‘The Clangers’ inspired Maggie to become a space scientist
Maggie references the childhood classic as her inspiration into becoming a space scientist: “I got really interested in space when I was three years old. I used to watch ‘The Clangers’, and it made me want to be an astronaut. I think most sophisticated people grow out of such crazy dreams, but it really is still mine to get out there into space.”
She goes onto explain how much she managed to overcome: “I suffer from dyslexia, so I was put in all the remedial classes.
I’m black, female and from a broken home, so expectations were never high for me. I was lucky enough to have amazing support and pursue my dreams.”
Girls need to be made aware from a young age that STEM subjects include them too
Females in engineering currently stands at just 19%: “It’s horribly swung, and the same statistics show for computing too. Girls are really good at engineering and physics, so we need to now be showing them the opportunities that are available to them. I think when girls see the film, they’ll see that there’s something magical about solving problems and making a difference.”
Maggie explains that STEM benefits the economy: “There’s a scientist in everyone just waiting to get out. If you look at the economy, it’s STEM that fuels it. STEM has gotten us out of recessions and is the driving force behind so much of the UK economy. There’s simply not enough female practitioners.”
People double-take when Maggie reveals she’s a space scientist
She recalls times when her profession has come as a surprise: “I was working on a new project, and I was introduced to a room full of white men as their project manager and every single one looked up at me in shock. It does take time to know what anyone’s capable of, and initially, because I didn’t look like any of them, they put their barriers up. When I showed them that I’m just as competent, just as passionate, and just as determined to get the job done as effectively as possible, the barriers melted away.”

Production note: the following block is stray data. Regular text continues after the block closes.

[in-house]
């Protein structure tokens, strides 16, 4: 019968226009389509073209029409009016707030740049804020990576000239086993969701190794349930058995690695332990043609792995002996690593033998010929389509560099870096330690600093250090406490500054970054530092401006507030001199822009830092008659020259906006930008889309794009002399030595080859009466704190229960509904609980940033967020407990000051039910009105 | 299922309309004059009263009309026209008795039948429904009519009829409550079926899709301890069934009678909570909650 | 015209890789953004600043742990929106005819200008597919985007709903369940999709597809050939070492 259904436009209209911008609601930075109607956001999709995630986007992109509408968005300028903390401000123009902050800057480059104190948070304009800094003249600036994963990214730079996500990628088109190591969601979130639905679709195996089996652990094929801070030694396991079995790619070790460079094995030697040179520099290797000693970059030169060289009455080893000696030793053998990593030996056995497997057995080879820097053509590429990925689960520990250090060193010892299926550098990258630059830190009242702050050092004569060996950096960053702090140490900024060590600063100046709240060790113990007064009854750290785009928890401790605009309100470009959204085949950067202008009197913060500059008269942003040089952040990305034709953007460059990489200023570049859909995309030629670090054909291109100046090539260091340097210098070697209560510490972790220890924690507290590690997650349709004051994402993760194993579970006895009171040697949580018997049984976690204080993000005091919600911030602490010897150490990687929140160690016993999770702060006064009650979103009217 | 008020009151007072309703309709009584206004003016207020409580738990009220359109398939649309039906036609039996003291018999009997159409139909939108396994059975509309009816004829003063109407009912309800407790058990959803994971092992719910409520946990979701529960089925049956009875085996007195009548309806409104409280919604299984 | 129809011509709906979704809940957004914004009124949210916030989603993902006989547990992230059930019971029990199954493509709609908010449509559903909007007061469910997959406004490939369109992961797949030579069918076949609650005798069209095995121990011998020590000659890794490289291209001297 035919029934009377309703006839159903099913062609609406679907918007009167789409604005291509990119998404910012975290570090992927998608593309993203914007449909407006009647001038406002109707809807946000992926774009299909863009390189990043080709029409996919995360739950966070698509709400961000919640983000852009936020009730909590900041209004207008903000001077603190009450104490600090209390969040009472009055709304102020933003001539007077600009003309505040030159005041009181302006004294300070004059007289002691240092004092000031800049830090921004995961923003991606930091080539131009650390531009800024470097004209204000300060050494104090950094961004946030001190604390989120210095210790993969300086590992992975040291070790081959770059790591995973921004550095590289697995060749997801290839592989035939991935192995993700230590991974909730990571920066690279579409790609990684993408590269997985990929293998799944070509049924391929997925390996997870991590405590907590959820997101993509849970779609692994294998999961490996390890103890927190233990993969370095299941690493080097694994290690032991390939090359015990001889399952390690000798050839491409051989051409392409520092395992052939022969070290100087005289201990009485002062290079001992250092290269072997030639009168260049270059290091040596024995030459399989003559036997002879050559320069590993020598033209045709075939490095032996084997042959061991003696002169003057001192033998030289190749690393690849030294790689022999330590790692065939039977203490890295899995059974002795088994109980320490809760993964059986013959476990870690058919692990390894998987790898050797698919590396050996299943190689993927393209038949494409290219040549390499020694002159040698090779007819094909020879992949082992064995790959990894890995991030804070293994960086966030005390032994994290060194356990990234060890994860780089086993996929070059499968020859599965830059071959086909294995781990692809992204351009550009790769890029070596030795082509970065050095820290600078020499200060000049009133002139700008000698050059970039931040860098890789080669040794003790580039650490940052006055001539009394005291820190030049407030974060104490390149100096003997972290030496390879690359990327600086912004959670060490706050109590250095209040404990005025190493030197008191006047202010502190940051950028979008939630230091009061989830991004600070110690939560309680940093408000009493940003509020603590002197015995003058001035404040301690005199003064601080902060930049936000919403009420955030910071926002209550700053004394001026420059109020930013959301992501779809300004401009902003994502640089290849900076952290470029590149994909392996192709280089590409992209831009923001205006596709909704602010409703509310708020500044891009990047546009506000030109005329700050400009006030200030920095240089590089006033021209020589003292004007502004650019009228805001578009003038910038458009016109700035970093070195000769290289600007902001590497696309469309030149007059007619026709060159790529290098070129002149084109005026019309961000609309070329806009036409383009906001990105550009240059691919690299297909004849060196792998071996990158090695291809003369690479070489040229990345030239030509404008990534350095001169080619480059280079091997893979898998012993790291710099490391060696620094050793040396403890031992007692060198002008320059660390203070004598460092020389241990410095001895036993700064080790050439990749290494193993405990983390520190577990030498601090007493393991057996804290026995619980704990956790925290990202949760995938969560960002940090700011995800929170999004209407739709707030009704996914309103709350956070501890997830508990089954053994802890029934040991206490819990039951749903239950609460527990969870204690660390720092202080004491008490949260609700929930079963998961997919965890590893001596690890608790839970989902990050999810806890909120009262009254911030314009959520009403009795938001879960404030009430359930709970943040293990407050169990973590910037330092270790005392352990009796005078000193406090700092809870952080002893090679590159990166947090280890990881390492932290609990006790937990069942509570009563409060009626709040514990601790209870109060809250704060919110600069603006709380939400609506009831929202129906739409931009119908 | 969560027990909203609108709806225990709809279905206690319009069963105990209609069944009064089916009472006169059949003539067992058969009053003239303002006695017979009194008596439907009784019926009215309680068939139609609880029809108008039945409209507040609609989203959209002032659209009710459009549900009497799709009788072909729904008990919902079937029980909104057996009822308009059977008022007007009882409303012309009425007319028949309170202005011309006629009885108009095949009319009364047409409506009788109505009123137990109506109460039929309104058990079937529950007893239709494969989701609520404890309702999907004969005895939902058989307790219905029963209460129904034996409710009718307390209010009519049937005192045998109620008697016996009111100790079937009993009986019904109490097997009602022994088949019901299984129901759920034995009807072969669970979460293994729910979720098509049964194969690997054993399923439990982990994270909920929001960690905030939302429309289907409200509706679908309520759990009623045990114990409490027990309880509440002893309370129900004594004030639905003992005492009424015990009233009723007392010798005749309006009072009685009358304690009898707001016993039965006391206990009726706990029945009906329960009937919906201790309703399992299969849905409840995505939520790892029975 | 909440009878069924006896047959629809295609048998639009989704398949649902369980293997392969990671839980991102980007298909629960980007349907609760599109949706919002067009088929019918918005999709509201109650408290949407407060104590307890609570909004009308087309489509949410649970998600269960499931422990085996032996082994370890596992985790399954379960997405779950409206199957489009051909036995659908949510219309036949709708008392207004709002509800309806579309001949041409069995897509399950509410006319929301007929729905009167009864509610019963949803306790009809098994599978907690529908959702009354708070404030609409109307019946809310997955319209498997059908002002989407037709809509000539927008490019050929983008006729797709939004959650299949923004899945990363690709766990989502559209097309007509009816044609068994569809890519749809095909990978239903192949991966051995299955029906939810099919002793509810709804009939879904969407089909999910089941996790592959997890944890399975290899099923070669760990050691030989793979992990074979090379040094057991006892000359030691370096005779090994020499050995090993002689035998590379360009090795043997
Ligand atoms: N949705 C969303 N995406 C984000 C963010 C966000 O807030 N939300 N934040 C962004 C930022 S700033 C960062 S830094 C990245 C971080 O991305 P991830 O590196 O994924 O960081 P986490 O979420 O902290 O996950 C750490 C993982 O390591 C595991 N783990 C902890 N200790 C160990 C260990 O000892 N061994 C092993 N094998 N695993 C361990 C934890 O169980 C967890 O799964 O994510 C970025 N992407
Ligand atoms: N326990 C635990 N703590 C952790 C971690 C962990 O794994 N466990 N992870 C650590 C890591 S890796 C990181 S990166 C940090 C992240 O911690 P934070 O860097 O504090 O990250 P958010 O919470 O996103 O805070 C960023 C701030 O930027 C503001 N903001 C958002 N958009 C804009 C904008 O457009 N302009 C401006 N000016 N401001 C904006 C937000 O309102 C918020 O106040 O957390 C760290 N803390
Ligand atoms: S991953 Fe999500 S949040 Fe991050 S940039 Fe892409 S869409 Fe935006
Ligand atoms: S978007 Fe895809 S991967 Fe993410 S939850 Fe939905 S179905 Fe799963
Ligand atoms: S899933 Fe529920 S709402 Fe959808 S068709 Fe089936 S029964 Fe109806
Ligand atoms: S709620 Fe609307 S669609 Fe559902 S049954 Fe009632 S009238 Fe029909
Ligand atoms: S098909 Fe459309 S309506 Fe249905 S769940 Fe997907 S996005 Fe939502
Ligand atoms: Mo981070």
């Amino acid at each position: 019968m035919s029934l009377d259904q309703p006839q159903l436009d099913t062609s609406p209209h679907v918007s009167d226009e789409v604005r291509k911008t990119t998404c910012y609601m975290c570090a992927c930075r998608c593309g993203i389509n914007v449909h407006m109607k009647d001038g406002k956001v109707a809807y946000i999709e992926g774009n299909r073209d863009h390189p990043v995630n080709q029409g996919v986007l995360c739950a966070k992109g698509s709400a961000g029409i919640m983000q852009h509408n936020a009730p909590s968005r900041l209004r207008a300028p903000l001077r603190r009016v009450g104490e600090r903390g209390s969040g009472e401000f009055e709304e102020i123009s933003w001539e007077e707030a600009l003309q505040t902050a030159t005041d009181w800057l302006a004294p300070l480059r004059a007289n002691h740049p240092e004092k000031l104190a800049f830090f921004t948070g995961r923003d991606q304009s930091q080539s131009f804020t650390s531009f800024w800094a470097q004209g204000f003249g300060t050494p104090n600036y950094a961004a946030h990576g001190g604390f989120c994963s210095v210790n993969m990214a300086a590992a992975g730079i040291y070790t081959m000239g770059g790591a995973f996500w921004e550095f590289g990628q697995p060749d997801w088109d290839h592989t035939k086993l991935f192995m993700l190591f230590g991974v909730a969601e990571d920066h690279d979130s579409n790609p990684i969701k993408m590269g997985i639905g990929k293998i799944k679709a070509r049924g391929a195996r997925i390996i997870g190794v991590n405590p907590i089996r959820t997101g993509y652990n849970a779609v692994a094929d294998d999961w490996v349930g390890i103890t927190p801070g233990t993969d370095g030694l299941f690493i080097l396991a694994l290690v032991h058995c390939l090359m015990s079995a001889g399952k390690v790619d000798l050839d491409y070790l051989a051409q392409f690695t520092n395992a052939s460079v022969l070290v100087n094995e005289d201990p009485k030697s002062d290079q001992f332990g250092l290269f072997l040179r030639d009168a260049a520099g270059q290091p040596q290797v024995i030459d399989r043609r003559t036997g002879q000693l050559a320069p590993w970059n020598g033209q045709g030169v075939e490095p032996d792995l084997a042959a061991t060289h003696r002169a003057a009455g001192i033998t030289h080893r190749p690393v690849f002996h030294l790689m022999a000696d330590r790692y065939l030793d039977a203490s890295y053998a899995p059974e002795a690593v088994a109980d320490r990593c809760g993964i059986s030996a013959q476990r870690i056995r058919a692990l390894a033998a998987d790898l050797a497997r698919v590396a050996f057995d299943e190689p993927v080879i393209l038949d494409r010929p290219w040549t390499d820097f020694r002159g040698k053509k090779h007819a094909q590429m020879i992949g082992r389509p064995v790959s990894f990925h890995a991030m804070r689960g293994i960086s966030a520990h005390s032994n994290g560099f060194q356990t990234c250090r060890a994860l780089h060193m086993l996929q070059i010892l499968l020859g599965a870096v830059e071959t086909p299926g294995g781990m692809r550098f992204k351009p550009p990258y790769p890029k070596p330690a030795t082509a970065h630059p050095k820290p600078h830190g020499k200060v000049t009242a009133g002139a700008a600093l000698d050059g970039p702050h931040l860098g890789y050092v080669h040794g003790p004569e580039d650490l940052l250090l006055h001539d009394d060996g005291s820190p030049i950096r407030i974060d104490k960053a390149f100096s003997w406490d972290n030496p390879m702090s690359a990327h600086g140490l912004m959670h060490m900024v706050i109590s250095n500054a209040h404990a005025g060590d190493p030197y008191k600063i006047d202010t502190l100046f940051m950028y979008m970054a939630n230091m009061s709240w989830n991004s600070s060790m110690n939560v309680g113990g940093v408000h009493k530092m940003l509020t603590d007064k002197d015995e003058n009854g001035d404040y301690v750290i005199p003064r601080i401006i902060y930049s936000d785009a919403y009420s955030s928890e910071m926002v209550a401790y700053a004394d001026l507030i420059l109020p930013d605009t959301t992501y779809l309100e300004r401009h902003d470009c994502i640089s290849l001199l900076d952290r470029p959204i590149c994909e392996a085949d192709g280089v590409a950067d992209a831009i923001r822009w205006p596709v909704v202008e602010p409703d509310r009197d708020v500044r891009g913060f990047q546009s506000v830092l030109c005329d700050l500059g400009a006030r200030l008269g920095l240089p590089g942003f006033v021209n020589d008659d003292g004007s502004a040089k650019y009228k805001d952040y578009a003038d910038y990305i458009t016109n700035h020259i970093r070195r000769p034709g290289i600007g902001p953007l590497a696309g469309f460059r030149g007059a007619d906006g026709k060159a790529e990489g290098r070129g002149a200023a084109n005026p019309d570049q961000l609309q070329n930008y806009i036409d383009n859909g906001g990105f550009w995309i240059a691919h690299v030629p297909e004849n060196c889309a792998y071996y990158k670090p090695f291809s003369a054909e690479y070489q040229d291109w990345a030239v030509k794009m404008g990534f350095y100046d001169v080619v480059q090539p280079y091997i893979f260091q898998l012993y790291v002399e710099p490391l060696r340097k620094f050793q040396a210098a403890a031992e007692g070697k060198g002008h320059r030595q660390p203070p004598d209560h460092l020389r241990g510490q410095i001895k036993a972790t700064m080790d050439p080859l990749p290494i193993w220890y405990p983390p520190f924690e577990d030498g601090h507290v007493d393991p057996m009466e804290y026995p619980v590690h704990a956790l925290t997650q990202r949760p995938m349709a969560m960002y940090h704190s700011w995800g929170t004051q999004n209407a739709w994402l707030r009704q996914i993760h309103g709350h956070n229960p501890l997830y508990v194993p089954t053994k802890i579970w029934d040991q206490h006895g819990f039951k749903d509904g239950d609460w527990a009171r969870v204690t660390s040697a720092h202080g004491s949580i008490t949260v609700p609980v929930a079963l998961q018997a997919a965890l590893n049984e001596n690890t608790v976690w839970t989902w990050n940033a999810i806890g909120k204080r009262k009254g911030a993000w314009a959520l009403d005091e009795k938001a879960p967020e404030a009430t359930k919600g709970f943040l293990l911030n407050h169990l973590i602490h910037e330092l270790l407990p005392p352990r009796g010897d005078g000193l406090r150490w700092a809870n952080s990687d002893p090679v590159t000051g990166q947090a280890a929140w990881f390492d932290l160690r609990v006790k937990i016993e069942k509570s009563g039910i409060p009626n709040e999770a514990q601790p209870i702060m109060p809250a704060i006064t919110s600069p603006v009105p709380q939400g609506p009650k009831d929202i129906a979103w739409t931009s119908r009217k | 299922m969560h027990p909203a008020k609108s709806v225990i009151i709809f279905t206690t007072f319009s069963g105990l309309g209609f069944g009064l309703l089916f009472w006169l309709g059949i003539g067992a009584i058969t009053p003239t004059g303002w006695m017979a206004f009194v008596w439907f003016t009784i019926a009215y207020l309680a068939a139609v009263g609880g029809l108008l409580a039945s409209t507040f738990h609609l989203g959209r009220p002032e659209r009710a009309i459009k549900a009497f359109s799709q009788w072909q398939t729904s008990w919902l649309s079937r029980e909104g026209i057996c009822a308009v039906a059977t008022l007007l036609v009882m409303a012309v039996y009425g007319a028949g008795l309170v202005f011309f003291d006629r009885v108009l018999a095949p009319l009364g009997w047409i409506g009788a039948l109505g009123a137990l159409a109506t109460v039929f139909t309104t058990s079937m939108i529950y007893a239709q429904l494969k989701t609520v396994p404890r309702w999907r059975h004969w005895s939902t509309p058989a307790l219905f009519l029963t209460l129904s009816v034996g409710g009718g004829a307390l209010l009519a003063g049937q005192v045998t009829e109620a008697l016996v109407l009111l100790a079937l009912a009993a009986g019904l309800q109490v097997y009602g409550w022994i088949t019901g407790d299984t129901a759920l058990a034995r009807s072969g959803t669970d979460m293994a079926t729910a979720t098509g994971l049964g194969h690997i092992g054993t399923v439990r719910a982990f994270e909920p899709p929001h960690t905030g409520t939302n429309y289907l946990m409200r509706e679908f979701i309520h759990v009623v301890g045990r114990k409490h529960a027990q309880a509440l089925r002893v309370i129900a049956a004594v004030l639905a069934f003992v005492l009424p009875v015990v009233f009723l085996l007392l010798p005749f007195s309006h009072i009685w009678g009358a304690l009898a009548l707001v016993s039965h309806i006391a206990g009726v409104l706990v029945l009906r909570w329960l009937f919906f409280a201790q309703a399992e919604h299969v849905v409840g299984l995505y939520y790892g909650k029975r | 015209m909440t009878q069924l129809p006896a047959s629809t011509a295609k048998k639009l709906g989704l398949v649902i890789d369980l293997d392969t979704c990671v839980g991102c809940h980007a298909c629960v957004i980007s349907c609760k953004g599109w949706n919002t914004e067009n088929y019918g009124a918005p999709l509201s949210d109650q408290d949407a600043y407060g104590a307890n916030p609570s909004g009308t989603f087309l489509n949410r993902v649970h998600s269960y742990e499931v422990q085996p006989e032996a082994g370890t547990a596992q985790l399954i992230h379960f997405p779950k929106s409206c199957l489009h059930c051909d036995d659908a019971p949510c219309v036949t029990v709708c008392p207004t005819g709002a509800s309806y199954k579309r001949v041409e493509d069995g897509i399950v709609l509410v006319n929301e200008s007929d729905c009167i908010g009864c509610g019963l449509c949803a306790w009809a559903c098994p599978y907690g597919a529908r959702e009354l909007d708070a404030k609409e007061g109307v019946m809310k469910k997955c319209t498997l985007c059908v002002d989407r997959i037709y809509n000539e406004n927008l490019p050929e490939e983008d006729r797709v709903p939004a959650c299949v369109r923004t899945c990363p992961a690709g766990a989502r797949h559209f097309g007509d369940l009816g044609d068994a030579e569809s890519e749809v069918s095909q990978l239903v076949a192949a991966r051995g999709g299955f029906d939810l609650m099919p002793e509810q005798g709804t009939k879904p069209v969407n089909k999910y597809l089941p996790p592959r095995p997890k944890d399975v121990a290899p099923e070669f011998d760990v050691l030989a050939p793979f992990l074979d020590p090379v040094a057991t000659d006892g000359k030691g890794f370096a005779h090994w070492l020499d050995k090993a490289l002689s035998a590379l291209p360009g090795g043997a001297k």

Experiences like that, and others, have prompted Maggie to stand up and make a change: “We’re all human and we all judge each other on looks, and I do get the double-take, so I’m trying to train more female scientists to go out there and be known by the media, so that when they introduce themselves, everyone says ‘big deal!’. And that’s why ‘Hidden Figures’ is so important.
These women need to be promoted as role models so that the younger generation will see female scientists as a natural thing and we won’t get the double-take!”
‘Women need to raise their heads and make a difference’
Maggie sees problems with diversity at the top of the chain: “There’s a leaky pipeline. There are not enough girls, ethnic minorities or LGBT representatives applying for STEM jobs. As you go further into the higher echelons of these companies, you have fewer representations of diversity. It’s bad for the companies.”
She believes there are many different ways to get yourself heard. “Ladies, raise your head and make a difference. You’re going to be remembered because you’re a minority, so make sure you’re remembered afterwards for a different reason. Have confidence in yourself and be heard.”
HIDDEN FIGURES opens in cinema’s nationwide Friday 17th February.